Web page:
Kill the fluff.
Word count is not how you measure good copy- especially if your words don’t add value. What I mean is – don’t use filler words to add length.
Fluff words are the ones that can be removed from sentences without altering the intention. They aren’t necessary and therefore can be shown out the door. Why be fluffy if you can simply state a fact?
Fluff words to get rid of:
Let it feel effortless.
“What one takes most pains to do, should look as if it had been thrown off quickly, almost without effort. Take infinite pains to make something that looks effortless.”- Michelangelo
When you’re going out of your way to use big words and long sentence structures, your writing is going to feel overworked. And when it feels heavy and forced like that, it usually means it’s not going to be fun to read.
Writing in shorter sentences and using common words makes your work seem effortless. No matter how much time and effort you put into your writing, you still don’t want to it feel that way. It shouldn’t feel like you broke your back after hours hunched over your keyboard. Reading your work should feel like the thoughts came free-flowing from that brilliant mind of yours.
Put your reader first.
And as always, the value your audience gets from your writing should be placed at the top of your priorities. Meaning- don’t write to please yourself.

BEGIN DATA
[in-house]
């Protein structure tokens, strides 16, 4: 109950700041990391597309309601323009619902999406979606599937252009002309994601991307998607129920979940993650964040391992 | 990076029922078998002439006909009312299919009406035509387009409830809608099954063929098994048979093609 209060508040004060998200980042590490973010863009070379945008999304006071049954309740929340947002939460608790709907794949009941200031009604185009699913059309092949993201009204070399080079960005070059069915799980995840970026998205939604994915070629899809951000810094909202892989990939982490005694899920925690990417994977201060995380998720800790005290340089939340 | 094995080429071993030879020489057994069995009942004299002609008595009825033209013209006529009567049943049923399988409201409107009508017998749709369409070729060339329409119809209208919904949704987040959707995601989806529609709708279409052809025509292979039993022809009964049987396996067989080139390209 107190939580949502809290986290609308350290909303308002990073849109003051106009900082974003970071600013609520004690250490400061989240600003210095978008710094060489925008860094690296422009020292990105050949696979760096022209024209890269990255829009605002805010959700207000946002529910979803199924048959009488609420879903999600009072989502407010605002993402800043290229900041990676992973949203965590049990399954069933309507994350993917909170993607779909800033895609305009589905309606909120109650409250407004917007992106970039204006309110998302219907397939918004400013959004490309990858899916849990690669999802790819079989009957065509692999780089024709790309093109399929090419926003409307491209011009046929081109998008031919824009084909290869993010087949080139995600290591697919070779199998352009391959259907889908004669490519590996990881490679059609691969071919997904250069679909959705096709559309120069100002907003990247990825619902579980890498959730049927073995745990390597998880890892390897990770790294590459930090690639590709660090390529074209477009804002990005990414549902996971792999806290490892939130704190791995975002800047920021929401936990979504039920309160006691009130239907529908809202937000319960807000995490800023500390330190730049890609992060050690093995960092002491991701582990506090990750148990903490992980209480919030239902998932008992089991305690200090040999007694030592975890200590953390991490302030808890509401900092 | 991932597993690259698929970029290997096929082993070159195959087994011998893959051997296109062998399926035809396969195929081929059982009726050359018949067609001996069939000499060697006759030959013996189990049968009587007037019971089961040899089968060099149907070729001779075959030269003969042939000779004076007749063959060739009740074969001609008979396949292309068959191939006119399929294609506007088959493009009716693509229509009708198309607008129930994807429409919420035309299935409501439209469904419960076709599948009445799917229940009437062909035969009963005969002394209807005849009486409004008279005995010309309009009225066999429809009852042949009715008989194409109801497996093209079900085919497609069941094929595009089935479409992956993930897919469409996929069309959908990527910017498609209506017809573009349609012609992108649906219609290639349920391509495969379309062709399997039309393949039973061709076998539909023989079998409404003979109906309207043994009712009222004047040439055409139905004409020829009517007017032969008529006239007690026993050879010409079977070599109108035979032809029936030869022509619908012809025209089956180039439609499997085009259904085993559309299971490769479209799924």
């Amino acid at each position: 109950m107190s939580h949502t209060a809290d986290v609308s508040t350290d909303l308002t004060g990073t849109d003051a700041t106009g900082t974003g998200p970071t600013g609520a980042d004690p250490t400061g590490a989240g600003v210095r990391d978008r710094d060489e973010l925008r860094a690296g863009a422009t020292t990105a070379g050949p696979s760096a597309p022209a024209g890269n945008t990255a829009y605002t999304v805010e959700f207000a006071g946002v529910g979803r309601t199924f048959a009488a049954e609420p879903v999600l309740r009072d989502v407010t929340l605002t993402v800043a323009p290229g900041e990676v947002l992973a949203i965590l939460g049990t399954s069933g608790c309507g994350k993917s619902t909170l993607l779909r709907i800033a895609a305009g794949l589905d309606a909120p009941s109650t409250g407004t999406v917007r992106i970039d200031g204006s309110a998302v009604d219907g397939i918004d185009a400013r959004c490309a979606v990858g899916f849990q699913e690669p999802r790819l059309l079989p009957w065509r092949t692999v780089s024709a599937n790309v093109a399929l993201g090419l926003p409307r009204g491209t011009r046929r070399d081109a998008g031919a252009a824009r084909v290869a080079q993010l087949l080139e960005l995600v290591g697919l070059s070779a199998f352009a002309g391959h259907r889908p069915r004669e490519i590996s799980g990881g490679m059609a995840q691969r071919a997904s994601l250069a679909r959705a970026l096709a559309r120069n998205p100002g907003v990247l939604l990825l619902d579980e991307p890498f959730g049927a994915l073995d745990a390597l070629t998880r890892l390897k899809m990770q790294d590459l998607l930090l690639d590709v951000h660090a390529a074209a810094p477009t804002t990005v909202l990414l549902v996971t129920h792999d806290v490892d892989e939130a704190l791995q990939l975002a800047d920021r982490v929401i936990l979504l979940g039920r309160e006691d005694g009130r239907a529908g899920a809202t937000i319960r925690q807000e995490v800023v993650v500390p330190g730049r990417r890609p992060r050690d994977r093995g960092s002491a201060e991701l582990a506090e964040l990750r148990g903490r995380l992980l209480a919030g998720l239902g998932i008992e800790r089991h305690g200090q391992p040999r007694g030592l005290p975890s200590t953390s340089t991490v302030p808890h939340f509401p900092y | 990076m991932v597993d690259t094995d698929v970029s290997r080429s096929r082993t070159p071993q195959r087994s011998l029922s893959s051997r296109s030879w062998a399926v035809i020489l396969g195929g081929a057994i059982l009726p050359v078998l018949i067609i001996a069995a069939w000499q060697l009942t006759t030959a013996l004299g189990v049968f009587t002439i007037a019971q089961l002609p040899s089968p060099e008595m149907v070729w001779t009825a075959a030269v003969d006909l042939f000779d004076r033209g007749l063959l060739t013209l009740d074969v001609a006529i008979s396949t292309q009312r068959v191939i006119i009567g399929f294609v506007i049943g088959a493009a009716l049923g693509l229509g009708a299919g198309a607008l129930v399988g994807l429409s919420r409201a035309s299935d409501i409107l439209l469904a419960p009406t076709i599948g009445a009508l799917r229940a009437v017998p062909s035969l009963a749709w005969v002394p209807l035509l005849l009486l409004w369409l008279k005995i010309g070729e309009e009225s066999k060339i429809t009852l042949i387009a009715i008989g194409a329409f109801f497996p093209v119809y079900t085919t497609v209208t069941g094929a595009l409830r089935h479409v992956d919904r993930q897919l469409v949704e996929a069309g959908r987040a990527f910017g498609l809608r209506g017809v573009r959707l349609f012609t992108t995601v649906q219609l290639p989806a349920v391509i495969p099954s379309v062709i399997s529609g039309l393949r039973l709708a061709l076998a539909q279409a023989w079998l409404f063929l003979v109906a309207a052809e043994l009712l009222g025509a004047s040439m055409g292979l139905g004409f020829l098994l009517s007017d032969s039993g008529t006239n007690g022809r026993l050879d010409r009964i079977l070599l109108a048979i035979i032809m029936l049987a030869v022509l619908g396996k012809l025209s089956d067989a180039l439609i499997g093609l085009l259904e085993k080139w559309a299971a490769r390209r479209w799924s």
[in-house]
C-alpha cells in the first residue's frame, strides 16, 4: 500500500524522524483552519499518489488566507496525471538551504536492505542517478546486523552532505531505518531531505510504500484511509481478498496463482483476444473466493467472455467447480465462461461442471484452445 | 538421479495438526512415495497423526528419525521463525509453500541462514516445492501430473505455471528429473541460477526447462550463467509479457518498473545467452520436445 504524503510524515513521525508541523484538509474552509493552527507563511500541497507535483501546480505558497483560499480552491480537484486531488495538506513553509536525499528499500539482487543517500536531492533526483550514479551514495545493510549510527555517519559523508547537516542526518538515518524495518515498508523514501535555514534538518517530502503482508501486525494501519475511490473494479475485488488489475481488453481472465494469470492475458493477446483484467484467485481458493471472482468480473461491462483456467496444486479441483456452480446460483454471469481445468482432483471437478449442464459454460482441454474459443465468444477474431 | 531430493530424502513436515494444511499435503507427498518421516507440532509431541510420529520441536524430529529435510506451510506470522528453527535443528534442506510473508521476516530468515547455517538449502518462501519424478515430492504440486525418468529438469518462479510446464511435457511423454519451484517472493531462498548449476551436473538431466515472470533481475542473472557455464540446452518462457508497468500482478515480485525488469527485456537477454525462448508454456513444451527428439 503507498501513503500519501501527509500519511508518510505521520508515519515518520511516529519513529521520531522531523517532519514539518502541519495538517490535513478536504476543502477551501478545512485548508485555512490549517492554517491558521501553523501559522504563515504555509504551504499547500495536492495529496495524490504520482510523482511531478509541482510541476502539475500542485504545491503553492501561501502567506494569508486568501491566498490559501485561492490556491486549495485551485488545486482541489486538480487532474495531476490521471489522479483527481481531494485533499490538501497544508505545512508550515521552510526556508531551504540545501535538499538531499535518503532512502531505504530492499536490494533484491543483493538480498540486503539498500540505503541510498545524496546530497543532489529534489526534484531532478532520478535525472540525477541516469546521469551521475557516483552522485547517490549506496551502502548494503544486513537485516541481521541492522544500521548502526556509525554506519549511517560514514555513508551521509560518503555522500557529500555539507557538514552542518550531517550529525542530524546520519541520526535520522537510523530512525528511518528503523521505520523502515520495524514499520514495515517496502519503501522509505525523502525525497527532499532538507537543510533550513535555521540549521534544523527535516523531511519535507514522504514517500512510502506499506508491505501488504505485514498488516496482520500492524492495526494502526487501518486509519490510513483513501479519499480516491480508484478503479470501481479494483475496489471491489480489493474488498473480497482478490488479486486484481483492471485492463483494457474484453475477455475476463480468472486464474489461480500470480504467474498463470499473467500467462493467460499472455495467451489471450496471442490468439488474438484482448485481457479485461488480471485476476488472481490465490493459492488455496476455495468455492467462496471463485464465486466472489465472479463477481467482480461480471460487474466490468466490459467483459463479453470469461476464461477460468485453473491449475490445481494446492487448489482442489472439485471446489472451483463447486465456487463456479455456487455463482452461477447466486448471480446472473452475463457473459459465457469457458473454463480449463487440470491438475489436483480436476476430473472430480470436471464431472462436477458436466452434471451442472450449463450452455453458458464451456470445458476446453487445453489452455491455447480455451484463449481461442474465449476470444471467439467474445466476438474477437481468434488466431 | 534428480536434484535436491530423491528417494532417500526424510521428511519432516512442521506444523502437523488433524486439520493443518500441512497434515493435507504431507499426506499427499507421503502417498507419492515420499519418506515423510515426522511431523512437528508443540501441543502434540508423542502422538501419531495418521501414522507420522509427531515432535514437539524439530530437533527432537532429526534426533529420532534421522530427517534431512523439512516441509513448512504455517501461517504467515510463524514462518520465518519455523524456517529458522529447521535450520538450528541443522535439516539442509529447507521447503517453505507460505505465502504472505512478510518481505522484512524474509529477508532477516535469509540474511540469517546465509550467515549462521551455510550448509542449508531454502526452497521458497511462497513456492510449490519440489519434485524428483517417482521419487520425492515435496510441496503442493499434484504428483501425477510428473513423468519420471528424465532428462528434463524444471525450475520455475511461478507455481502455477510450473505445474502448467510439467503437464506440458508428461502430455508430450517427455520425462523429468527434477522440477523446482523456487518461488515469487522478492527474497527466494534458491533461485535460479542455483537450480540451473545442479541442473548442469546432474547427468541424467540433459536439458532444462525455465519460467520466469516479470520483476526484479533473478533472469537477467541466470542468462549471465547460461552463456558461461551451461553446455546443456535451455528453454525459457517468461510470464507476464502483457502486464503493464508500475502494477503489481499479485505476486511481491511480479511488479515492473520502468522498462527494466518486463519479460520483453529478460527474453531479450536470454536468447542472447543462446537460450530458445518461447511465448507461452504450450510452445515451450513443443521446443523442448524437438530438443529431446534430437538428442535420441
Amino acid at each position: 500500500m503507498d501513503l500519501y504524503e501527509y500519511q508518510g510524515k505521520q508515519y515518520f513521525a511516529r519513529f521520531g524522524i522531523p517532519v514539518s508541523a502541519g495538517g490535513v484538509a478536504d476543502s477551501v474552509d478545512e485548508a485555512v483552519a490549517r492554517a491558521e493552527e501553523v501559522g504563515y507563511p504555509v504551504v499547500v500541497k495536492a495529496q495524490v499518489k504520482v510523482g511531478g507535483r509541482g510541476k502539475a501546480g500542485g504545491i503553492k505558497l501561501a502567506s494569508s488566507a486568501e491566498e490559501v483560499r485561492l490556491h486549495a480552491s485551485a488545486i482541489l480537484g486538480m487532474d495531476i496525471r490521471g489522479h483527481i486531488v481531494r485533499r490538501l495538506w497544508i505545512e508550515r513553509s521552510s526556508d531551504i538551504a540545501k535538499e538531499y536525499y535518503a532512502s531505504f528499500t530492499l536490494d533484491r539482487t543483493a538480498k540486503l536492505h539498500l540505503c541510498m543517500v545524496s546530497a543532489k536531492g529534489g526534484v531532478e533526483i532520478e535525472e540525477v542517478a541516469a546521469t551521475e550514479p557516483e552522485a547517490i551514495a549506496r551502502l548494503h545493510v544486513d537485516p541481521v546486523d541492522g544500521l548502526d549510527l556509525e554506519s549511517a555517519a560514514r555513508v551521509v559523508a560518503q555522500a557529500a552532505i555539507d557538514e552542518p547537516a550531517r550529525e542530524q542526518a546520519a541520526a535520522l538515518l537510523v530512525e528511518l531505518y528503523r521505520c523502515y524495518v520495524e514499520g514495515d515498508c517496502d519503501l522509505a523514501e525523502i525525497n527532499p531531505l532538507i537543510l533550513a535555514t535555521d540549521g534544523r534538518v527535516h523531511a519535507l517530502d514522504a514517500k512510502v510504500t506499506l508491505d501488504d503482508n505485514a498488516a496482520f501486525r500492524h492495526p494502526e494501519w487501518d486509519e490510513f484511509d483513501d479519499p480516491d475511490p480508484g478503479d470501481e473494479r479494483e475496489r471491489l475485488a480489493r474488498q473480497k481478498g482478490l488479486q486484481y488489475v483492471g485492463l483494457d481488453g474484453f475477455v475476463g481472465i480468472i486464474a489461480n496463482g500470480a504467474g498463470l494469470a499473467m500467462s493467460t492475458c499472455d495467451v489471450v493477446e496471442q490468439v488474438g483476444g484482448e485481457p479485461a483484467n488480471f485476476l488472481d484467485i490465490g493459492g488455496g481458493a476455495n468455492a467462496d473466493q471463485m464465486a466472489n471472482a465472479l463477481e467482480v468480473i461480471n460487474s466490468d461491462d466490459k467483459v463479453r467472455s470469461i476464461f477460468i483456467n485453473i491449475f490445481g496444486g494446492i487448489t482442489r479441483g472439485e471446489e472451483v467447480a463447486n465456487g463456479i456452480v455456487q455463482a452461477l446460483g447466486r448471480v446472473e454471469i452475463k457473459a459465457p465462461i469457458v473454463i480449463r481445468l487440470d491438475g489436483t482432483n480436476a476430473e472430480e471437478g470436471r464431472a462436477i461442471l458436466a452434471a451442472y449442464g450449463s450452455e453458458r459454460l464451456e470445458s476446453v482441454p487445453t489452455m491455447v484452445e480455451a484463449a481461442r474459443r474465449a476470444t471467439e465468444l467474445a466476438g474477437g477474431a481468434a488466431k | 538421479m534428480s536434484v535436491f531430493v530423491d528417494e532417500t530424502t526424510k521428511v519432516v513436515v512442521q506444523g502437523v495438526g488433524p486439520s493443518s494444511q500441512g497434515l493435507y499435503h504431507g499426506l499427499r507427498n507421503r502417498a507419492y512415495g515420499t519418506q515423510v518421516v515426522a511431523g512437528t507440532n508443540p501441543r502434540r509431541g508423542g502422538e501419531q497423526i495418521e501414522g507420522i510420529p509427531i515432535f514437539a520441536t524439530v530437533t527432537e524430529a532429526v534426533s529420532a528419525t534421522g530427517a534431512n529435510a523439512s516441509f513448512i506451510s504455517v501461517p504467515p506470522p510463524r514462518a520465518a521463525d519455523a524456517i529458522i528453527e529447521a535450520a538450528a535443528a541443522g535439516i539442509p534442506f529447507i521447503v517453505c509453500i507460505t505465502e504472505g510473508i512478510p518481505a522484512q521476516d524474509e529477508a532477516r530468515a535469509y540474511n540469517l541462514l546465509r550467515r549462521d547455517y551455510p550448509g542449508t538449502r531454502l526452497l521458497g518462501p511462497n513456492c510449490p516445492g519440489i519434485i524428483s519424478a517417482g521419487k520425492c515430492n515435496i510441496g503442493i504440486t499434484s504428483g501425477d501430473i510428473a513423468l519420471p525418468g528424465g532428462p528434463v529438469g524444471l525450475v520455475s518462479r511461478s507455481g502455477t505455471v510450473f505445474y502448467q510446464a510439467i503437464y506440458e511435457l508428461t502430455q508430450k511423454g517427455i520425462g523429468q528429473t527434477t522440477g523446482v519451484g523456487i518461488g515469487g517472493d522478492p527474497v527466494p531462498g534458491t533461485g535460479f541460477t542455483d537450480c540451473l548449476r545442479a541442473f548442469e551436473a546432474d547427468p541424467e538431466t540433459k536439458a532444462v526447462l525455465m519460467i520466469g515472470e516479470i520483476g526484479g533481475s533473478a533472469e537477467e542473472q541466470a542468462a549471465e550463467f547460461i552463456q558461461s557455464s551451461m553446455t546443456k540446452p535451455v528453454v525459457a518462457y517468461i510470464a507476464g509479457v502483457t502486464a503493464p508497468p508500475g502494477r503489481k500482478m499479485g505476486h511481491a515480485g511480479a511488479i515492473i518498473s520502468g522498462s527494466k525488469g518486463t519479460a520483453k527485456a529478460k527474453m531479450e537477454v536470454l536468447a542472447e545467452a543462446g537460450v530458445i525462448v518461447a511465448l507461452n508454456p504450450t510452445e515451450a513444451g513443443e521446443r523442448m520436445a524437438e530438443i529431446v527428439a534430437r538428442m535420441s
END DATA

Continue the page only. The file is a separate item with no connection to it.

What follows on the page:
As Brian Clark of Rainmaker Digital said on the Reach Podcast: “It’s all about providing value to others, solving their problems. Your needs are secondary but you do end up getting what you want if you live by that code.”
Think about what your reader needs when you’re writing. Be direct and tell them exactly what they’re looking for so they don’t have to search around for the meaning behind your email or blog. They’ve got a lot going on, so give them a break. They’re the reason you’re here in the first place, so you’re writing should serve them and them alone.
If your reader has to pull out a thesaurus to finish your email, you’re doing something wrong. If they get caught up in paragraph-long sentences and can’t catch a breath, you’re making it too difficult.
It’s time to abridge the superfluously byzantine and bombastic locution. It’s time to keep it simple.
That doesn’t mean your writing has to be a snooze fest. There’s room for creativity. There’s room to be playful. Just don’t make it ALL about the “art” of writing. Email marketing isn’t the place for that.
Your main objective is to help your readers reach their potential – the best way to do that is to communicate as cleanly and simply as possible.
Now, go forth and write!